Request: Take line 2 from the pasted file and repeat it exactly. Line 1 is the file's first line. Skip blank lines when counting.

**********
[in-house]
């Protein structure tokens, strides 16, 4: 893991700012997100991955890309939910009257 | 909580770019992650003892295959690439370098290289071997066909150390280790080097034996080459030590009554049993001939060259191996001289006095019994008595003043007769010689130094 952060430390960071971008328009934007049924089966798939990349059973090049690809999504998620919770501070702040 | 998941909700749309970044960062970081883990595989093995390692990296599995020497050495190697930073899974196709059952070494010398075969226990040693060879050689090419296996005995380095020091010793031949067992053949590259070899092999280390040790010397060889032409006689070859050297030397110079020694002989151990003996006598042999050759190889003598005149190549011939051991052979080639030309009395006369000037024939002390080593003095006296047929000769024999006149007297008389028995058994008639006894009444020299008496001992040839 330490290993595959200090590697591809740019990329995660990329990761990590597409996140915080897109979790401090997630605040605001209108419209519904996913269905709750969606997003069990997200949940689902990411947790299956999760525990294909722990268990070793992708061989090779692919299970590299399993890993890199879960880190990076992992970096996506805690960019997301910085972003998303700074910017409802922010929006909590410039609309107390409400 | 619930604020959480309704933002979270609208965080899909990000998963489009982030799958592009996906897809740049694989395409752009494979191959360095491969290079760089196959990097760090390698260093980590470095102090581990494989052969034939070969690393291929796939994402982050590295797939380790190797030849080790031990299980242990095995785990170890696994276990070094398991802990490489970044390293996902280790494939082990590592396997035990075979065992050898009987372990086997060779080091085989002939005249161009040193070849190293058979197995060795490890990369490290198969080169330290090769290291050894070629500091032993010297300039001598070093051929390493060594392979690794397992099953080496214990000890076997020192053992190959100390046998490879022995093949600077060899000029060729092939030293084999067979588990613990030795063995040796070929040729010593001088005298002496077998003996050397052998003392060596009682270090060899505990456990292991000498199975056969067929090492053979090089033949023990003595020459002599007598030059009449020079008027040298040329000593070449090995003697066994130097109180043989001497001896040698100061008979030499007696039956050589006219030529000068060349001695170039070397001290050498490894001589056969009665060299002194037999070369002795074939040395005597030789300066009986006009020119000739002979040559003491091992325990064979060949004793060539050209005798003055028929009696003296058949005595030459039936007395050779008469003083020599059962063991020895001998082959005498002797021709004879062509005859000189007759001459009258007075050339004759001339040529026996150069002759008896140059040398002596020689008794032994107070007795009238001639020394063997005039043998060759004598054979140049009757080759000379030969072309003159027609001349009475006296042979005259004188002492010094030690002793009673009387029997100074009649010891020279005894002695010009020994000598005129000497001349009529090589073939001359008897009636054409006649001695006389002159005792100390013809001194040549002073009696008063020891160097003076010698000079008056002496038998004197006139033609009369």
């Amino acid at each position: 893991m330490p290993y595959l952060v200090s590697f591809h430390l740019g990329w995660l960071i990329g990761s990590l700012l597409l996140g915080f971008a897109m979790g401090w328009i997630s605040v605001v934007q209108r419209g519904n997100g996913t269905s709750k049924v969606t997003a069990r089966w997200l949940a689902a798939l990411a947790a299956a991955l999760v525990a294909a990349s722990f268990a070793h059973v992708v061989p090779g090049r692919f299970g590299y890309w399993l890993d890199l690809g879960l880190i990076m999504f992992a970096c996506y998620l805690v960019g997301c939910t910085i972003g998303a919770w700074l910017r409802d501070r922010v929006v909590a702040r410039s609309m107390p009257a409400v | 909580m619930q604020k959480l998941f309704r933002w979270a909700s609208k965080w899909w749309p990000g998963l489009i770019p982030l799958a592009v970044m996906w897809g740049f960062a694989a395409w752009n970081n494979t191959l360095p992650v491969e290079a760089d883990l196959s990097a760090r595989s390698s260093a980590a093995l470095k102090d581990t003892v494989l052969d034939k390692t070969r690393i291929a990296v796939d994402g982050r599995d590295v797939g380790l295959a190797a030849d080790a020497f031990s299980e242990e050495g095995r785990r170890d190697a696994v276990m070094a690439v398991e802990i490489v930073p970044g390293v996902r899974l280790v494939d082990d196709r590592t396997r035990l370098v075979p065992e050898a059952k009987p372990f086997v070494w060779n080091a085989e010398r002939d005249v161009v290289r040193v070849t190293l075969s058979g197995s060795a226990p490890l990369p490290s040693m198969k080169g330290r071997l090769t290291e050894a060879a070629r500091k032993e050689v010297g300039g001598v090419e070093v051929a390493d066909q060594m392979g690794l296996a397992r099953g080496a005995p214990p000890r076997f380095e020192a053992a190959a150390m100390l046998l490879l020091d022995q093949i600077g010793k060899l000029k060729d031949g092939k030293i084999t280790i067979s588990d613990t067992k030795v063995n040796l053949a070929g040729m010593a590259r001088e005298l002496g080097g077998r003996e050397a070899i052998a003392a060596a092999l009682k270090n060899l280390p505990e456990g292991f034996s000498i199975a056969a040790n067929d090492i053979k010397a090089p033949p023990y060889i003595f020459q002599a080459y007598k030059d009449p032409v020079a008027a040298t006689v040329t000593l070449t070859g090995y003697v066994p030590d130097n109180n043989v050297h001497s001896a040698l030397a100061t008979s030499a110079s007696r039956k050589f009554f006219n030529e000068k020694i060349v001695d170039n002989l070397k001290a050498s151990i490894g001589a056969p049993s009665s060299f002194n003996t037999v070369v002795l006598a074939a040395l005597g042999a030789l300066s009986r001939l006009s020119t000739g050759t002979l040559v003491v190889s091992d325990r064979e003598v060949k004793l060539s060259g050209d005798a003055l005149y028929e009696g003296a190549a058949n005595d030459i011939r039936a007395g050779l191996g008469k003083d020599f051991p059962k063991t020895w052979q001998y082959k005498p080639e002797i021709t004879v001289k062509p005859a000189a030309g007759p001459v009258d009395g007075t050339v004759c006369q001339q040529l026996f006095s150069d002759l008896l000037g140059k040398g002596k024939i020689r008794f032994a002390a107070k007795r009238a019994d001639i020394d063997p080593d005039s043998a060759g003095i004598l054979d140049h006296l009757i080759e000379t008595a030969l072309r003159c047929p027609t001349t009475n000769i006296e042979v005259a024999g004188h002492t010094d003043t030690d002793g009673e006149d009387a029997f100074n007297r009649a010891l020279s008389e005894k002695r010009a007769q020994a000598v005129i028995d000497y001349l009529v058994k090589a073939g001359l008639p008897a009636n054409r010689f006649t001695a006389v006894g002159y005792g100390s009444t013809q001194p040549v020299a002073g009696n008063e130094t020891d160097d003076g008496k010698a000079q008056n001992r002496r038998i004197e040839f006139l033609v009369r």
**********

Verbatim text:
């Protein structure tokens, strides 16, 4: 893991700012997100991955890309939910009257 | 909580770019992650003892295959690439370098290289071997066909150390280790080097034996080459030590009554049993001939060259191996001289006095019994008595003043007769010689130094 952060430390960071971008328009934007049924089966798939990349059973090049690809999504998620919770501070702040 | 998941909700749309970044960062970081883990595989093995390692990296599995020497050495190697930073899974196709059952070494010398075969226990040693060879050689090419296996005995380095020091010793031949067992053949590259070899092999280390040790010397060889032409006689070859050297030397110079020694002989151990003996006598042999050759190889003598005149190549011939051991052979080639030309009395006369000037024939002390080593003095006296047929000769024999006149007297008389028995058994008639006894009444020299008496001992040839 330490290993595959200090590697591809740019990329995660990329990761990590597409996140915080897109979790401090997630605040605001209108419209519904996913269905709750969606997003069990997200949940689902990411947790299956999760525990294909722990268990070793992708061989090779692919299970590299399993890993890199879960880190990076992992970096996506805690960019997301910085972003998303700074910017409802922010929006909590410039609309107390409400 | 619930604020959480309704933002979270609208965080899909990000998963489009982030799958592009996906897809740049694989395409752009494979191959360095491969290079760089196959990097760090390698260093980590470095102090581990494989052969034939070969690393291929796939994402982050590295797939380790190797030849080790031990299980242990095995785990170890696994276990070094398991802990490489970044390293996902280790494939082990590592396997035990075979065992050898009987372990086997060779080091085989002939005249161009040193070849190293058979197995060795490890990369490290198969080169330290090769290291050894070629500091032993010297300039001598070093051929390493060594392979690794397992099953080496214990000890076997020192053992190959100390046998490879022995093949600077060899000029060729092939030293084999067979588990613990030795063995040796070929040729010593001088005298002496077998003996050397052998003392060596009682270090060899505990456990292991000498199975056969067929090492053979090089033949023990003595020459002599007598030059009449020079008027040298040329000593070449090995003697066994130097109180043989001497001896040698100061008979030499007696039956050589006219030529000068060349001695170039070397001290050498490894001589056969009665060299002194037999070369002795074939040395005597030789300066009986006009020119000739002979040559003491091992325990064979060949004793060539050209005798003055028929009696003296058949005595030459039936007395050779008469003083020599059962063991020895001998082959005498002797021709004879062509005859000189007759001459009258007075050339004759001339040529026996150069002759008896140059040398002596020689008794032994107070007795009238001639020394063997005039043998060759004598054979140049009757080759000379030969072309003159027609001349009475006296042979005259004188002492010094030690002793009673009387029997100074009649010891020279005894002695010009020994000598005129000497001349009529090589073939001359008897009636054409006649001695006389002159005792100390013809001194040549002073009696008063020891160097003076010698000079008056002496038998004197006139033609009369």